The Biden administration’s budget request for 2023 is what one would expect from a Democratic president in normal times: An increase in welfare spending and a cut in the military budget. But these are no ordinary times. The overall increase in discretionary spending is 9 percent, which translates to 1 percent real growth when taking into account the inflation rate of 7.9 percent. The Department of Defense, however, gets a 5 percent increase—meaning its budget shrank by 2.7 percent after inflation—despite the mounting burden on the military.
On the same day that the administration released the budget request, it also released a “fact sheet” about its forthcoming National Defense Strategy, which is yet to be released to the public after many delays. In other words, no strategy document will have governed half of Joe Biden’s presidency when it comes to military spending. And it shows in the request.
Reacting to the budget request, Democratic Rep. Elaine Luria, a Navy veteran, tweeted that she held back from tweeting about the budget request “because frankly it would have been mostly full of words you might expect from a Sailor.”
There is an unfortunate recent fad to give every budget request a slogan. Last year’s was about a significant boost in research and development (but no acquisition). This year’s bumper sticker is “integrated deterrence” which Secretary of Defense Lloyd Austin has defined it like so: “Integrated deterrence is about using the right mix of technology, operational concepts, and capabilities—all woven together in a networked way that is so credible, and flexible, and formidable that it will give any adversary pause.” That’s about as clear as mud since this novel idea sounds a lot like what we have been trying to do for decades. “Integrated deterrence” is a term in search of a definition which the administration is using to sell its budget cuts.
The cut in the requested budget comes in spite of the new burdens on the Department of Defense. From the forward deployment of more troops to Europe, to the new sexual harassment prosecution required under the National Defense Authorization Act, to diversity, equity, and inclusion initiatives, the Pentagon is spending more money on new programs and initiatives rather than on capabilities.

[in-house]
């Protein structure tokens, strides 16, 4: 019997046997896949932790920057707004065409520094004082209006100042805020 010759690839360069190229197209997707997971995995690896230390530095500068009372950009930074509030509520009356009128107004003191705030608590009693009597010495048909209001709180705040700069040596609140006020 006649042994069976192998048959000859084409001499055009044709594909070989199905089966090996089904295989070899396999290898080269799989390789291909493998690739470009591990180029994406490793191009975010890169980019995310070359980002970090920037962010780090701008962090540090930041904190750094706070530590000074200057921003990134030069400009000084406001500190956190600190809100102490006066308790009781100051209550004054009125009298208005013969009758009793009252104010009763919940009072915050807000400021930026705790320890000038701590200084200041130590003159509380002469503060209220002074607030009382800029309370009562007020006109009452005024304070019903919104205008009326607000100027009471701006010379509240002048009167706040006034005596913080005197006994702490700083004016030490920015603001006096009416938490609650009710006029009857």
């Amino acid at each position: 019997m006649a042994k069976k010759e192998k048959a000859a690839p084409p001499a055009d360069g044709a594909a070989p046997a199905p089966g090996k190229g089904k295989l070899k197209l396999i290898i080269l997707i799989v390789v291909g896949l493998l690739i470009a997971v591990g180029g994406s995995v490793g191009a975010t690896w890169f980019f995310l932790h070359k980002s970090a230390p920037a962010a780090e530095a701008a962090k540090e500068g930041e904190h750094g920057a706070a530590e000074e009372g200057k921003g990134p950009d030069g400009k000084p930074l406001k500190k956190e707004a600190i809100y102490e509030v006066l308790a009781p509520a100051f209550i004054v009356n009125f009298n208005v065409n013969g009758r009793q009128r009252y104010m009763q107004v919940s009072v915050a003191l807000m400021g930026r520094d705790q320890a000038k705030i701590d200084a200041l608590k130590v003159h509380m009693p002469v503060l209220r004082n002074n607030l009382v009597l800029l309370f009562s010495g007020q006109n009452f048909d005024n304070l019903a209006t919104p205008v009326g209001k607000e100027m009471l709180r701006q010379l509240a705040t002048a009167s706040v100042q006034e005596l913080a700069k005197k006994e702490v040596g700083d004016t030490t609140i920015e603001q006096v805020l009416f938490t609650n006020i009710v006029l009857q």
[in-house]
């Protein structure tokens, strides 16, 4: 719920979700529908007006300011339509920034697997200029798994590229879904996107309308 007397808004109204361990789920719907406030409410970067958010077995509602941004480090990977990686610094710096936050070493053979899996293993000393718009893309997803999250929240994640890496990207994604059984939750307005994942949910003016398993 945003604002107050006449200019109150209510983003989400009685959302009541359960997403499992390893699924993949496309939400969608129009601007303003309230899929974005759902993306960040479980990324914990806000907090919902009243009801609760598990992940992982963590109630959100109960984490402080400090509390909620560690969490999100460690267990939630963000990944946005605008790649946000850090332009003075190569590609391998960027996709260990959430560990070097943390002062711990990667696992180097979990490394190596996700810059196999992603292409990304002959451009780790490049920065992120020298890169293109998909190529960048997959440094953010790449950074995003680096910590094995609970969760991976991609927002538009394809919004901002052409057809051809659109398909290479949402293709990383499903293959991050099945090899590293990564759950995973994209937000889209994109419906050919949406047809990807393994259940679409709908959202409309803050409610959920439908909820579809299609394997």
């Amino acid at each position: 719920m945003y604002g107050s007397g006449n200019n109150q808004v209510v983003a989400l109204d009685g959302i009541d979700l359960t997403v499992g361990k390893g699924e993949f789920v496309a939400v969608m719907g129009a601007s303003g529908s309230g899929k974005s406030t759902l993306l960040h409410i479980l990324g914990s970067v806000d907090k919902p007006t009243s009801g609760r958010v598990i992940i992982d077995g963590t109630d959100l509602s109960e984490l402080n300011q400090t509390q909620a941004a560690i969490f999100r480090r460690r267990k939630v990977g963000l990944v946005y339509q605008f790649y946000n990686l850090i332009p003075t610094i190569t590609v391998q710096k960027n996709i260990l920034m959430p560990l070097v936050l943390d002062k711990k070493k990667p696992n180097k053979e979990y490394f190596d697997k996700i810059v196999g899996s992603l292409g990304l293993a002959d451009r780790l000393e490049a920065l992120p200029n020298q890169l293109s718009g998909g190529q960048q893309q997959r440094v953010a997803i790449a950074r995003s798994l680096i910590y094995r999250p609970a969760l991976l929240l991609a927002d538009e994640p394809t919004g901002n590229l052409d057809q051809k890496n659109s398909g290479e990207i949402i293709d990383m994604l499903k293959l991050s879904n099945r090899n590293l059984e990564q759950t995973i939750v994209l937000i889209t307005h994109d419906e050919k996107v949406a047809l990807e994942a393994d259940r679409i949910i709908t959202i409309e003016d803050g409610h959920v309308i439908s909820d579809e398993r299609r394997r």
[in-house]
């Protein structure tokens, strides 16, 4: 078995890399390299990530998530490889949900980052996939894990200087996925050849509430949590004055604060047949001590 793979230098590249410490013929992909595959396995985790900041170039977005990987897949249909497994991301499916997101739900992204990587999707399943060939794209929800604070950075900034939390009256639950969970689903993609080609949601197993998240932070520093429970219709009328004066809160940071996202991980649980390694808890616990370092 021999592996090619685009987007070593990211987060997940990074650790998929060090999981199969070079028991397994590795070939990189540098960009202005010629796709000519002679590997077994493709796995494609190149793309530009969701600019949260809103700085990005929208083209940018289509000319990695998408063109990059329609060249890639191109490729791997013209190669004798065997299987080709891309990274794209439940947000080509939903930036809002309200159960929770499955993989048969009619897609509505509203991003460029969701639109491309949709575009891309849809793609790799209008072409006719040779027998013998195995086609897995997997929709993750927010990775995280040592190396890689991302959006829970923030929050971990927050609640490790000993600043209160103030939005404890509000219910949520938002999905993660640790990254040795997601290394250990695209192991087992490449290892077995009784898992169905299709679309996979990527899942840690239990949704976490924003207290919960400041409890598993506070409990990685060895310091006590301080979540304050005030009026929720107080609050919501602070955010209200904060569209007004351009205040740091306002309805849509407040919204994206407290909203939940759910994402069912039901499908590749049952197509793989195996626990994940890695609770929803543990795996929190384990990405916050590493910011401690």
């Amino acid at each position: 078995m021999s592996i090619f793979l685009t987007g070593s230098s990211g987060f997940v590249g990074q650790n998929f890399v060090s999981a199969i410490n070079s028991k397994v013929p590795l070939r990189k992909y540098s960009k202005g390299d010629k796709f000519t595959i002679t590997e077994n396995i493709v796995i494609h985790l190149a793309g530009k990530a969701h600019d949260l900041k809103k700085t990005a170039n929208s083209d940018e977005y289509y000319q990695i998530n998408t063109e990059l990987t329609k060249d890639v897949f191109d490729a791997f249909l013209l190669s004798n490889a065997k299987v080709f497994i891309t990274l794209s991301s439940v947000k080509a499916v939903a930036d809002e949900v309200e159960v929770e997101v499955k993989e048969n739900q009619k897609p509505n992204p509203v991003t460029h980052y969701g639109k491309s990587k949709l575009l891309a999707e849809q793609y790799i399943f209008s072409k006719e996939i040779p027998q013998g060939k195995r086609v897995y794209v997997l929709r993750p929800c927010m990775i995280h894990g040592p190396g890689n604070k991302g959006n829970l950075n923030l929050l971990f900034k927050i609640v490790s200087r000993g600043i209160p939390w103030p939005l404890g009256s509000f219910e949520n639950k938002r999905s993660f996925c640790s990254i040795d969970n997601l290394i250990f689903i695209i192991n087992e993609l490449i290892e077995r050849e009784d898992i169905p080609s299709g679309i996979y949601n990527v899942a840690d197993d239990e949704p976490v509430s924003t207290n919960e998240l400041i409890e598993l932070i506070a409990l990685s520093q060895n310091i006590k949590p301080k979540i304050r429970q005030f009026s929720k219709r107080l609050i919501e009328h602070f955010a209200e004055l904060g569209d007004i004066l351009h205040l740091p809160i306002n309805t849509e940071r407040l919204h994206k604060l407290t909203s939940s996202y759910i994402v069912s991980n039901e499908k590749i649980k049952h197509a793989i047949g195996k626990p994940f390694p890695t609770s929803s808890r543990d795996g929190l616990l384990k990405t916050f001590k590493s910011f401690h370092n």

The exception is the Space Force, which receives a 12 percent boost from the previous year’s enacted appropriations under the president’s request. That makes sense given the service’s youth, and some space domain experts have pointed out that this is too low of an increase exactly because the infrastructure for the force is just being built. Cyber and nuclear weapons capabilities—distributed across the services—are also big winners of this budget, as they too receive large increases.
Conventional forces, on the other hand, are the big losers, which indicates that the administration doesn’t appreciate the current moment. As the largest European war in three-quarters of a century is still happening, the fact sheet relegates Russia to a secondary priority. As tanks are once again rolling across European borders, the budget request cuts the Army’s budget in real dollars by 5.8 percent. To account for this cut, the budget request calls for a reduction in the Army’s size. Ditto the Navy and the Marine Corps—less money, fewer people, more responsibilities, and a less stable world.
The thinking behind the budget request, read charitably, is that the administration is seeking to divest from old programs to make room for new ones. But it fails to account for the time gap between when old weapons and vehicles are retired and new ones are delivered. Now isn’t the right time to “divest to invest,” which is why Congress rejected it last year. Most forecasters believe that a Chinese invasion of Taiwan is the likeliest in this decade, which makes the administration’s ambition for a smaller Navy even more puzzling. With the war in Europe, Iran’s increasing aggressions in the Middle East, and Afghanistan once again a terrorist sanctuary, one wonders what the administration is thinking.
Some are suggesting that this budget request is more of a political signaling mechanism than a serious governing document. This makes sense, and it wouldn’t be the first time an administration used a budget request—which is never what Congress actually appropriates anyway—as a political tool. The administration has been making moves to keep its progressive flank happy, most recently by moving the progressive darling Sasha Baker, a former staffer and advisor to Elizabeth Warren, to the Department of Defense.
But just because playing political games with the defense budget has become common doesn’t mean it isn’t dangerous. The Biden team has done a terrible job in handling the military aspect of the war in Ukraine. The president has made it clear that he is not going to risk escalation under any circumstances, which gives Putin all the room in the world to escalate as he sees fit and no reason to worry about how his military treats civilians. By asking for a budget cut, Biden is reaffirming Vladimir Putin’s, Xi Jinping’s, Ali Khamenei’s, and Kim Jong-un’s suspicions that the United States is hesitant to use force to deter its enemies and defend its interests. (Bashar al Assad already knew this.) Requesting a budget cut, even if not implemented, fits this pattern.
Confronted with similar crises, President Biden’s Democratic predecessors weren’t afraid to ask Congress and the American people for what they needed to defend the country. Facing the Berlin Crisis in 1961 and the subsequent construction of the Berlin Wall, Presidents John F. Kennedy and Lyndon Johnson asked Congress for supplemental defense bills five times in four years. Even President Jimmy Carter, not famous for his hawkishness, began what is now remembered as the “Reagan defense buildup” after the Soviet Union invaded Afghanistan.
Ukraine is Biden’s Berlin and Afghanistan. He should treat it as such.